> 2.       Support of guards is mostly code duplication that makes it harder to read. In some cases (as in SCEV taken count calculation), the code needs massive refactoring to work with guard conditions, while branch conditions fit in easily.
>
> 3.       Finding all guards in a block is expensive. While every block has at most 1 branch condition, it can have an arbitrary amount of guards. There is no easy way to get the nearest dominating guard. We need to iterate through instructions to collect them all, which may turn some O(1) algorithms to O(N). It costs us compile time.
>
> 4.       The biggest problem is that whenever a new transform appears, we should make sure that it supports guards if it needs to. The maintenance cost of it is unreasonably high.
>
> 5.       In the past, we had numerous bugs because of incomplete support of guards. Current situation with them is quite healthy, however we don't know what happens when we add guard support to every new pass which could be not ready for that. More complex logic is potentially more broken.
>
>
>
> And we have all this overhead only because we want to be able to widen guards. There is no other differences between guards and regular branches to deopt blocks. So cheap and easy guard widening costs us hard and ugly support over the rest of LLVM code. Instead of this, we want to have something that will allow us to use full power of LLVM optimizer to employ guard conditions for free, even if it makes guard widening more complicated.
>
>
>
> Previously, there was a discussion about using invokes of guard intrinsic instead of calls to solve some of these problems. However this approach doesn't solve the biggest problem: we still need to and teach every single pass that may need it about the semantics of this intrinsic, and keep an eye on all new passes to make sure they can use it.
>
>
>
> I have a proposal how it can be done relatively easily and with minimum overhead. Let us inline the guard according to the specification:
>
>
>
>     %guard_cond = and i1 %cond, %undef
>
>     br i1 %guard_cond, label %guarded, label %deopt
>
>
>
>   guarded:
>
>     <do some useful stuff>
>
>
>
>   deopt:
>
>     <deoptimize and leave the compiled code>
>
>
>
> Let's notice two important facts:
>
> 1.       In guarded block, %cond is true because it is implied by %guard_cond being true.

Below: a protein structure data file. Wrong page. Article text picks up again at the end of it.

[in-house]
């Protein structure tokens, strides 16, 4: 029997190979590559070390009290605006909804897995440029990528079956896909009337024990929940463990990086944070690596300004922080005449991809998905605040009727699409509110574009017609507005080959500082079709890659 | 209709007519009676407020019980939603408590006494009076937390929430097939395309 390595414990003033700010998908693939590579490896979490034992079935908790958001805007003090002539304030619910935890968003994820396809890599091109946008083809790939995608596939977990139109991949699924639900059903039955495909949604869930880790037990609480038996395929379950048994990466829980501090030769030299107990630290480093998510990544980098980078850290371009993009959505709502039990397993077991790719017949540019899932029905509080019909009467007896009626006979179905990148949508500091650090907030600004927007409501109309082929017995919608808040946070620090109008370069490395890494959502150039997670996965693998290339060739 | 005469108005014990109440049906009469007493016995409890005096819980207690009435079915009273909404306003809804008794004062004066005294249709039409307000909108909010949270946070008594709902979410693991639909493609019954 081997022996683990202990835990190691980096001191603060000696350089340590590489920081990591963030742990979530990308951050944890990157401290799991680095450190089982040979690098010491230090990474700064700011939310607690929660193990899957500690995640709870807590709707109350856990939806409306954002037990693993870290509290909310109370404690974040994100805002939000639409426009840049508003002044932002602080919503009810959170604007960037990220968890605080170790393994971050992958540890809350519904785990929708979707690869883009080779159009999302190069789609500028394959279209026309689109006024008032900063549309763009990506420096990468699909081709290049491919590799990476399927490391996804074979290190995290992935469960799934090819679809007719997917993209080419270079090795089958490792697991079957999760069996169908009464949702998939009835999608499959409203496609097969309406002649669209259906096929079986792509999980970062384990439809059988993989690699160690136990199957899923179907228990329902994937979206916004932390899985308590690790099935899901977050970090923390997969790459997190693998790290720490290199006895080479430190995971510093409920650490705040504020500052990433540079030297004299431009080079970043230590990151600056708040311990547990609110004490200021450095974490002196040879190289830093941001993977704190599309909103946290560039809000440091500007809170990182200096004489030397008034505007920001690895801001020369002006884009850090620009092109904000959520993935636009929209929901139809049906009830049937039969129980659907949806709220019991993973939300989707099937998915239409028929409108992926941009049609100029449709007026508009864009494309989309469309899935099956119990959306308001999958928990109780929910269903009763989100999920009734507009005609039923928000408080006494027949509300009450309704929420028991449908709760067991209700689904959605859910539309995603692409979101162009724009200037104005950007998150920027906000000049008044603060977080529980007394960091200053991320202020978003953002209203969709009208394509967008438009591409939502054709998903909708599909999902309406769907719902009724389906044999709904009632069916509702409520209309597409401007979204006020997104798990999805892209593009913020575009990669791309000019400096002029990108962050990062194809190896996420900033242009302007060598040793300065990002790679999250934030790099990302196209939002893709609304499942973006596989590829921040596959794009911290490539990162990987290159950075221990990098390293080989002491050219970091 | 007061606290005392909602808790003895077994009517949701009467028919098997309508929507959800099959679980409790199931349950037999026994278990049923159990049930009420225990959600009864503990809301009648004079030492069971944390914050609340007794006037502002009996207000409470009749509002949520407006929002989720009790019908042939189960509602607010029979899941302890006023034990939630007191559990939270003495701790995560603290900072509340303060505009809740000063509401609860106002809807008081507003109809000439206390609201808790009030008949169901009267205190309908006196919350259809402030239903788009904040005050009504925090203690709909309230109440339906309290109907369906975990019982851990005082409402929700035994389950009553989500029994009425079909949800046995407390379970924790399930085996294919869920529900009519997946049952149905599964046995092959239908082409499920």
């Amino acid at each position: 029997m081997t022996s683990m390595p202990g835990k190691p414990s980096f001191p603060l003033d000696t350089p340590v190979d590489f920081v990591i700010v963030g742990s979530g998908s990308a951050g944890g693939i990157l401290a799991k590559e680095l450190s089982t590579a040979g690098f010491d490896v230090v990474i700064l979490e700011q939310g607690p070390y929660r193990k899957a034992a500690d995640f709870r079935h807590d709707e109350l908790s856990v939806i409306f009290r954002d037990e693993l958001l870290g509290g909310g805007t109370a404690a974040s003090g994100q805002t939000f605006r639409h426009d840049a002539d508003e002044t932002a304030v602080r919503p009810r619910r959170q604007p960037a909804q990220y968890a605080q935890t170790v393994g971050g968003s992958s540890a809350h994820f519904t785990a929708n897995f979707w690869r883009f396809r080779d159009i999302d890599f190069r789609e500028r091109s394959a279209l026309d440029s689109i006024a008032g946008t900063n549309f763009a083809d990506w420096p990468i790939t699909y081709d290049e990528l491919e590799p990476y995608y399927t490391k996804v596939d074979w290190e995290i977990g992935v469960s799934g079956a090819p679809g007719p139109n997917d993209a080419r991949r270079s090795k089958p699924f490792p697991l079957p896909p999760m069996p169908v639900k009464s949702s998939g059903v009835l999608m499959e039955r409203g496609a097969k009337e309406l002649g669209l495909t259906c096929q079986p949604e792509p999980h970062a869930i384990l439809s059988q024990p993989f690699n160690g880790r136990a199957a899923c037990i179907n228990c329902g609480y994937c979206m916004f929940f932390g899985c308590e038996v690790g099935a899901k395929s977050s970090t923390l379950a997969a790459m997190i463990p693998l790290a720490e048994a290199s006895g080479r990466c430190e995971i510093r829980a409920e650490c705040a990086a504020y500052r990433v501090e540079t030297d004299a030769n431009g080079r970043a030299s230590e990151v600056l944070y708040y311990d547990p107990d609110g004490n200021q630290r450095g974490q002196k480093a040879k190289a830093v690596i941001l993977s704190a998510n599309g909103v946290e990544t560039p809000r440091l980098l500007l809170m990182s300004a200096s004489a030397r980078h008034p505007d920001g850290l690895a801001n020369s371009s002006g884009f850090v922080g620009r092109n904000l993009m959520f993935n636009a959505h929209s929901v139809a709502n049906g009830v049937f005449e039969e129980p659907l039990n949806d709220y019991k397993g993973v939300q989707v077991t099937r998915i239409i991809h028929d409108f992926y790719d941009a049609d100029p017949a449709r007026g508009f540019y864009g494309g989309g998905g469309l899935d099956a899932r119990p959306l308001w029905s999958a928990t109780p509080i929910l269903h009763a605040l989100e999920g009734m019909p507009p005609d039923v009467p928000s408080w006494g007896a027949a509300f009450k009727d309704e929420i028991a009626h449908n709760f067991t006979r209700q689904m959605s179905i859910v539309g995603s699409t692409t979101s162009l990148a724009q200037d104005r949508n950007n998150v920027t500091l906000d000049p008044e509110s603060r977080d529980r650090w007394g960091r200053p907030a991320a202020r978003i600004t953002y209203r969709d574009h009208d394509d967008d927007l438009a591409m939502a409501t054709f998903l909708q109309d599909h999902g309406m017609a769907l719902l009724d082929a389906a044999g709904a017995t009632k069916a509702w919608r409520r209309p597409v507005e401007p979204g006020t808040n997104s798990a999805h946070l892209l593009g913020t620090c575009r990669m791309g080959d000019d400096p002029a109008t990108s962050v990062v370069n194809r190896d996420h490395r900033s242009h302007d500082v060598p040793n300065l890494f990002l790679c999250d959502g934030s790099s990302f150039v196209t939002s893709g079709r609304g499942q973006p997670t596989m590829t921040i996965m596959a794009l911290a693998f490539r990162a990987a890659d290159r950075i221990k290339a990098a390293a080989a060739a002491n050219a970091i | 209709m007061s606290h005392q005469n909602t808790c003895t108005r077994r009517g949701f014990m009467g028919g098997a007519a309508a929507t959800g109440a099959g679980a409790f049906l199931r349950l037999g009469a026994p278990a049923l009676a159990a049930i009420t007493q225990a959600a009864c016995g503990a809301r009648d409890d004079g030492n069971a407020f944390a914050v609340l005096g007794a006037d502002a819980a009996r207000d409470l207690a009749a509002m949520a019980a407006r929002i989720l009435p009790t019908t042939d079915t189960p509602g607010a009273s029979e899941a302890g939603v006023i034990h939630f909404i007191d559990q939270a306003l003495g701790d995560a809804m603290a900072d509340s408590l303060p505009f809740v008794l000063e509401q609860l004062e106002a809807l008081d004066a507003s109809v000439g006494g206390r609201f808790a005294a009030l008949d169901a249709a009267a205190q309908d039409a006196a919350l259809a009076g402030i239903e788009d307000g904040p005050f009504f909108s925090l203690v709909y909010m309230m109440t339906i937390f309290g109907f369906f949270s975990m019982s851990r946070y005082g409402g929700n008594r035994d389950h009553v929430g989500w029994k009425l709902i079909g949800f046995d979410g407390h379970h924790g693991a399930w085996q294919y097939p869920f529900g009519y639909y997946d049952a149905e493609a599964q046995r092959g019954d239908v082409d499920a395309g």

>
> 2.       In deopt block, we cannot assume that %cond is false because it is not implied by %guard_cond being false. Thus, we cannot make transforms that would need to be discarded after we widen the guard.
>
>
>
> So from optimization perspective, all optimizations that were valid for branch by %cond are also valid for branch by %guard_cond in the guarded block. Luckily, most passes I've checked can deduce %a = true from %a & %b = true (and if a pass cannot do it, it's a good general improvement to teach it to). And this invariant remains, no matter how many other conditions we attach to the %guard_cond through and.
>
>
>
> Guard widening for such representation is done trivially: whenever we want to widen %guard_cond, we just attach the new condition to it through and, without loss of optimization opportunity and correctness.
>
>
>
> The only thing we should be able to do is to distinguish guards from regular branches (that don't have this semantics that "it is always legal to go to non-taken branch"). We could say that any branch by condition and i1 %cond, undef and deopt in non-taken branch can be seen as a guard. And it would be a good solution if it wasn't for a nasty fact that any other transform (like instcombine) can kill this undef and replace "and i1 %cond, undef " with "%cond" (or with "false", which is even worse). So basically, the only thing we need to distinguish the guard is a special type of undef value which will not be optimized away by other transforms (at least not before we are done with widening-based transforms).
>
>
>
> To solve that, we can introduce a special intrinsic that is called widenable_condition(). And we can just use it instead of the undef here like this:
>
>
>
>     %wc = call i1 widenable_condition()
>
>     %guard_cond = and i1 %cond, %wc
>
>     br i1 %guard_cond, label %guarded, label %deopt
>
>
>
>   guarded:
>
>     <do some useful stuff>
>
>
>
>   deopt:
>
>     <deoptimize and leave the compiled code>
>
>
>
> Now we can distinguish a guard from a regular conditional branch: a guard is a conditional branch whose condition is an and tree with a widenable_condition() as one of its leaves, and its non-taken branch goes straight to deoptimize intrinsic call without any side-effecting instructions before it. We no longer need the @llvm.experimental.guard instinsic and can use its modified inlined version instead.
>
>
>
> We also consider usage of a read from a global field instead of widenable_condition() call to emulate this special condition, but the fundamental idea is the same.
>
>
>
> Formally, when we no longer need it, we should lower this widenable_condition() into undef, but actually it is better to lower it into true value because we want to stay in compiled code and not go to deoptimize without reasons.
>
>
>
> Currently I have a working prototype of this new guards form, as well as Loop Predication and Guard Widening implementations for them. This implementation is still in process of evaluation, but so far it seems that this new form is at least as powerful as the old one, besides, it doesn't require any special actions to maintain it in all passes and analyzes and opens up new optimization opportunities (which are currently missed because of incomplete support of guard intrinsic). The patches are not in reviewable condition yet, but I am working to make them ready for review.
>
>
>
> What do you guys think about it? If someone has proposals or ideas on this problem and the suggested solution, please don't hesitate to share!